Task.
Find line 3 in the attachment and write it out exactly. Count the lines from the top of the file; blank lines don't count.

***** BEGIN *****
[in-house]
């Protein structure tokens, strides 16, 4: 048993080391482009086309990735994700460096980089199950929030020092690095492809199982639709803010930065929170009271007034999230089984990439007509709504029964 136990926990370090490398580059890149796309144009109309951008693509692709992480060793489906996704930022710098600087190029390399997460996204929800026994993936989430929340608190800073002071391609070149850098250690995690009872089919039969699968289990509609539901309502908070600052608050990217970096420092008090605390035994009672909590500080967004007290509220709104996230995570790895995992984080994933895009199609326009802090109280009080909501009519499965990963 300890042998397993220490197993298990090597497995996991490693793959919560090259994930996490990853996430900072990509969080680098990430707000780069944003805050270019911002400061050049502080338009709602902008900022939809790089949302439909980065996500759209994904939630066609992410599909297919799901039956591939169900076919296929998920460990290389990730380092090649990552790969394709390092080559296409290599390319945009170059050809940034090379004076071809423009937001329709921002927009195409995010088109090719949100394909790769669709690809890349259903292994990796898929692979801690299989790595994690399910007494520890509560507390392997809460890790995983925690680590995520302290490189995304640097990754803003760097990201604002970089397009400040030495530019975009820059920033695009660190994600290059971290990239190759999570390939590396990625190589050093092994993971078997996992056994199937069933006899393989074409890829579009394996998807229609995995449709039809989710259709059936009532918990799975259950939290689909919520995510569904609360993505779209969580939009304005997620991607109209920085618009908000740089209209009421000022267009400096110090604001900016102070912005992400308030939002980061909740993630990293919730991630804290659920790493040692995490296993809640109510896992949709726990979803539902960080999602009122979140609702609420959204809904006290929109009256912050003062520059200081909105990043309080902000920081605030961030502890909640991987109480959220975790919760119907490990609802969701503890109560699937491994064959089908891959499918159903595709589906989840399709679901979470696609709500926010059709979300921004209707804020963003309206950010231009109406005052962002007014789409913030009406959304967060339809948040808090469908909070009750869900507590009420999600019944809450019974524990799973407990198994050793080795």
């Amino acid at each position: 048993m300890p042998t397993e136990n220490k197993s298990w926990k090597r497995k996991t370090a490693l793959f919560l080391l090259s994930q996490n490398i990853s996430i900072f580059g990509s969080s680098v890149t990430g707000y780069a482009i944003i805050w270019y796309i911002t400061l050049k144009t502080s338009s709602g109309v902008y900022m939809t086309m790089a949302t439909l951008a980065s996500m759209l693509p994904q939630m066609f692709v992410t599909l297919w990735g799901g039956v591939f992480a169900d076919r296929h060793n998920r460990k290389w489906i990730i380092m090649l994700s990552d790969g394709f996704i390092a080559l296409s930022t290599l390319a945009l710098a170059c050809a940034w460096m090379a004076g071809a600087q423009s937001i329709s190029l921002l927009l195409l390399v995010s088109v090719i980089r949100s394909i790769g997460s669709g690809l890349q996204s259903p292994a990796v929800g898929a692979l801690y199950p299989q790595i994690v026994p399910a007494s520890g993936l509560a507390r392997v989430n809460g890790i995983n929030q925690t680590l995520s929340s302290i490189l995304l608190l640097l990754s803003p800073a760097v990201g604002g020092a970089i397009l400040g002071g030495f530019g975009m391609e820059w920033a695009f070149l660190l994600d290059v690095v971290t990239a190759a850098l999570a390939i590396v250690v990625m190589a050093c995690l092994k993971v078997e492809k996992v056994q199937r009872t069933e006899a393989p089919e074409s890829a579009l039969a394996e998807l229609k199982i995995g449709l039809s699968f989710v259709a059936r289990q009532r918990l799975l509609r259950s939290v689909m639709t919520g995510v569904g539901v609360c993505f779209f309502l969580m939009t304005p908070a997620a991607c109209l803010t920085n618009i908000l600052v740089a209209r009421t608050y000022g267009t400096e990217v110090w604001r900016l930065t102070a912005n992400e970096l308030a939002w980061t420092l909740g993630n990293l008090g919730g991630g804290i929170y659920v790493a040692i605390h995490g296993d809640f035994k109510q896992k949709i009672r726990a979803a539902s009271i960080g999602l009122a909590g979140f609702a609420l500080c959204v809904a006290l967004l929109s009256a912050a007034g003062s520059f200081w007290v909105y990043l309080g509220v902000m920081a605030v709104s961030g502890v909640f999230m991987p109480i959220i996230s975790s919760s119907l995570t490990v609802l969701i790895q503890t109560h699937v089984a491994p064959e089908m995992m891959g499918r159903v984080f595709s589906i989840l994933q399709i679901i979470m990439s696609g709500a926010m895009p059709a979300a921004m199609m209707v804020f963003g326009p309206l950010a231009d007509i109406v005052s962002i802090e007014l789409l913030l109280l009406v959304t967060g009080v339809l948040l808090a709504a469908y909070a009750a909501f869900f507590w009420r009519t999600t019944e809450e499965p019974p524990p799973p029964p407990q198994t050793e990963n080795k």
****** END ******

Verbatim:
């Amino acid at each position: 048993m300890p042998t397993e136990n220490k197993s298990w926990k090597r497995k996991t370090a490693l793959f919560l080391l090259s994930q996490n490398i990853s996430i900072f580059g990509s969080s680098v890149t990430g707000y780069a482009i944003i805050w270019y796309i911002t400061l050049k144009t502080s338009s709602g109309v902008y900022m939809t086309m790089a949302t439909l951008a980065s996500m759209l693509p994904q939630m066609f692709v992410t599909l297919w990735g799901g039956v591939f992480a169900d076919r296929h060793n998920r460990k290389w489906i990730i380092m090649l994700s990552d790969g394709f996704i390092a080559l296409s930022t290599l390319a945009l710098a170059c050809a940034w460096m090379a004076g071809a600087q423009s937001i329709s190029l921002l927009l195409l390399v995010s088109v090719i980089r949100s394909i790769g997460s669709g690809l890349q996204s259903p292994a990796v929800g898929a692979l801690y199950p299989q790595i994690v026994p399910a007494s520890g993936l509560a507390r392997v989430n809460g890790i995983n929030q925690t680590l995520s929340s302290i490189l995304l608190l640097l990754s803003p800073a760097v990201g604002g020092a970089i397009l400040g002071g030495f530019g975009m391609e820059w920033a695009f070149l660190l994600d290059v690095v971290t990239a190759a850098l999570a390939i590396v250690v990625m190589a050093c995690l092994k993971v078997e492809k996992v056994q199937r009872t069933e006899a393989p089919e074409s890829a579009l039969a394996e998807l229609k199982i995995g449709l039809s699968f989710v259709a059936r289990q009532r918990l799975l509609r259950s939290v689909m639709t919520g995510v569904g539901v609360c993505f779209f309502l969580m939009t304005p908070a997620a991607c109209l803010t920085n618009i908000l600052v740089a209209r009421t608050y000022g267009t400096e990217v110090w604001r900016l930065t102070a912005n992400e970096l308030a939002w980061t420092l909740g993630n990293l008090g919730g991630g804290i929170y659920v790493a040692i605390h995490g296993d809640f035994k109510q896992k949709i009672r726990a979803a539902s009271i960080g999602l009122a909590g979140f609702a609420l500080c959204v809904a006290l967004l929109s009256a912050a007034g003062s520059f200081w007290v909105y990043l309080g509220v902000m920081a605030v709104s961030g502890v909640f999230m991987p109480i959220i996230s975790s919760s119907l995570t490990v609802l969701i790895q503890t109560h699937v089984a491994p064959e089908m995992m891959g499918r159903v984080f595709s589906i989840l994933q399709i679901i979470m990439s696609g709500a926010m895009p059709a979300a921004m199609m209707v804020f963003g326009p309206l950010a231009d007509i109406v005052s962002i802090e007014l789409l913030l109280l009406v959304t967060g009080v339809l948040l808090a709504a469908y909070a009750a909501f869900f507590w009420r009519t999600t019944e809450e499965p019974p524990p799973p029964p407990q198994t050793e990963n080795k």